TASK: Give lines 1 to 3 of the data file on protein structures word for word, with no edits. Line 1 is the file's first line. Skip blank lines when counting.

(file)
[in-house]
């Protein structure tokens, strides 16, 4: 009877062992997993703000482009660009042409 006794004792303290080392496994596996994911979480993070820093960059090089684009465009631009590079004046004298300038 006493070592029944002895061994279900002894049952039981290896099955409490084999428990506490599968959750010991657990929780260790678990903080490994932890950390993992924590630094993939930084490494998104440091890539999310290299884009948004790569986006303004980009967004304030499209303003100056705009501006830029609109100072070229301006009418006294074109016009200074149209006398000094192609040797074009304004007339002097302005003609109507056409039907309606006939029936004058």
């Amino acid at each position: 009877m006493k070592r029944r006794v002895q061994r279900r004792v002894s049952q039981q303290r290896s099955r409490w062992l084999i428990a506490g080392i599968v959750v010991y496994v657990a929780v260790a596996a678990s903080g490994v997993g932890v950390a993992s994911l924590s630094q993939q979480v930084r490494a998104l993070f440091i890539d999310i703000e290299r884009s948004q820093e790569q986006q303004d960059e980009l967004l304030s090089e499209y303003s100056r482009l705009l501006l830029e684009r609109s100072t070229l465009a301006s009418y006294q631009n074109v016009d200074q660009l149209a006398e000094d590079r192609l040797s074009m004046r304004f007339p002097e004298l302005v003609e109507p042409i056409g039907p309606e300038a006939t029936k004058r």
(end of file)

[in-house]
């Protein structure tokens, strides 16, 4: 009877062992997993703000482009660009042409 006794004792303290080392496994596996994911979480993070820093960059090089684009465009631009590079004046004298300038 006493070592029944002895061994279900002894049952039981290896099955409490084999428990506490599968959750010991657990929780260790678990903080490994932890950390993992924590630094993939930084490494998104440091890539999310290299884009948004790569986006303004980009967004304030499209303003100056705009501006830029609109100072070229301006009418006294074109016009200074149209006398000094192609040797074009304004007339002097302005003609109507056409039907309606006939029936004058």
């Amino acid at each position: 009877m006493k070592r029944r006794v002895q061994r279900r004792v002894s049952q039981q303290r290896s099955r409490w062992l084999i428990a506490g080392i599968v959750v010991y496994v657990a929780v260790a596996a678990s903080g490994v997993g932890v950390a993992s994911l924590s630094q993939q979480v930084r490494a998104l993070f440091i890539d999310i703000e290299r884009s948004q820093e790569q986006q303004d960059e980009l967004l304030s090089e499209y303003s100056r482009l705009l501006l830029e684009r609109s100072t070229l465009a301006s009418y006294q631009n074109v016009d200074q660009l149209a006398e000094d590079r192609l040797s074009m004046r304004f007339p002097e004298l302005v003609e109507p042409i056409g039907p309606e300038a006939t029936k004058r």